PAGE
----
Adding to the already extensive list of high-design relief shelters, Jordanian architect Abeer Seikaly has created these free-standing dwellings as simple, but highly functional disaster homes for refugees. Called Weaving a Home, the small enclosures are based on the three-dimensional, tent-like temporary huts of nomadic tribes, though with some modern updates. Seikaly's clever new details include constructing the tents out of a "hollow structural skin" of fabric that folds into place around a domed center and makes room for pockets of storage on the inside. Depending on the temperature and weather conditions, the exterior walls can be opened or shut—almost like blinds—to let in light and air. There's also a solar-energy powered water tank (yes, really) that sits at the top. Find renderings of the brilliant little project below, then head over to Design Boom for all the nitty gritty diagrams.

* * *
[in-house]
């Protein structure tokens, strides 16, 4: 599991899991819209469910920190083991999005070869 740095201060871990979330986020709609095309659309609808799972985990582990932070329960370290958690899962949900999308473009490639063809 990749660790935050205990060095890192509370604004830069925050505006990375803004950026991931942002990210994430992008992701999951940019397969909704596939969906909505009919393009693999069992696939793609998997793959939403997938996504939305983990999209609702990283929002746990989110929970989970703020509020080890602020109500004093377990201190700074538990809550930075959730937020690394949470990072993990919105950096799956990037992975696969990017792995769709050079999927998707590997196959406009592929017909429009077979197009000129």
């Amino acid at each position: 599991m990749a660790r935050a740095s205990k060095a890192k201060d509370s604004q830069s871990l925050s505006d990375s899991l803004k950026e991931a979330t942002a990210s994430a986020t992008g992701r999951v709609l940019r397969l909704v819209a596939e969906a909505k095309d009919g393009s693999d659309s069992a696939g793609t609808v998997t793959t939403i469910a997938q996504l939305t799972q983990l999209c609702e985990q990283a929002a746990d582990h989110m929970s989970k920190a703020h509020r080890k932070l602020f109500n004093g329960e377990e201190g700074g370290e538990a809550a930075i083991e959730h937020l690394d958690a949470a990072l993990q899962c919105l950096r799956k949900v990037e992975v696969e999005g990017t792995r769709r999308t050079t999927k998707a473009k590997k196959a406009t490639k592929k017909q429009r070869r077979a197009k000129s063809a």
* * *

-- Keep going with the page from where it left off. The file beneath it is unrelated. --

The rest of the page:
· Abeer Seikaly weaves shelters for disaster relief using patterned fabric [Design Boom]
· All Good Causes posts [Curbed National]